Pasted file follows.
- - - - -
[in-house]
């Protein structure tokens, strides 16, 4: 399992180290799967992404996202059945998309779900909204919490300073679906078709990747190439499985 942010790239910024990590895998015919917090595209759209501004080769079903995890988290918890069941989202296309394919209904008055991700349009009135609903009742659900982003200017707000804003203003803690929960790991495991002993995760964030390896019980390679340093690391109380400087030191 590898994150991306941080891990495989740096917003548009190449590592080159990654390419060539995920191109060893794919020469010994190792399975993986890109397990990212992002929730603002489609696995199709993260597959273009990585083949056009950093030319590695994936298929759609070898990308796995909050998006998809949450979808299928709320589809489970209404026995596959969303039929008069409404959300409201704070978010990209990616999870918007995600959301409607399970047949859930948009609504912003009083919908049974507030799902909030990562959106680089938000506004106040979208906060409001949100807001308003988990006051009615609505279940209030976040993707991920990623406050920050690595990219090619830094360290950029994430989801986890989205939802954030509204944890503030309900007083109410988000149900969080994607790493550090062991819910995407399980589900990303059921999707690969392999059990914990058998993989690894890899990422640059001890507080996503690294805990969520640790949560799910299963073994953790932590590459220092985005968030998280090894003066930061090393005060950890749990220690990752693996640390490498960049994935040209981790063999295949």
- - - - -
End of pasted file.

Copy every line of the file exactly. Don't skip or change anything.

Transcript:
[in-house]
């Protein structure tokens, strides 16, 4: 399992180290799967992404996202059945998309779900909204919490300073679906078709990747190439499985 942010790239910024990590895998015919917090595209759209501004080769079903995890988290918890069941989202296309394919209904008055991700349009009135609903009742659900982003200017707000804003203003803690929960790991495991002993995760964030390896019980390679340093690391109380400087030191 590898994150991306941080891990495989740096917003548009190449590592080159990654390419060539995920191109060893794919020469010994190792399975993986890109397990990212992002929730603002489609696995199709993260597959273009990585083949056009950093030319590695994936298929759609070898990308796995909050998006998809949450979808299928709320589809489970209404026995596959969303039929008069409404959300409201704070978010990209990616999870918007995600959301409607399970047949859930948009609504912003009083919908049974507030799902909030990562959106680089938000506004106040979208906060409001949100807001308003988990006051009615609505279940209030976040993707991920990623406050920050690595990219090619830094360290950029994430989801986890989205939802954030509204944890503030309900007083109410988000149900969080994607790493550090062991819910995407399980589900990303059921999707690969392999059990914990058998993989690894890899990422640059001890507080996503690294805990969520640790949560799910299963073994953790932590590459220092985005968030998280090894003066930061090393005060950890749990220690990752693996640390490498960049994935040209981790063999295949």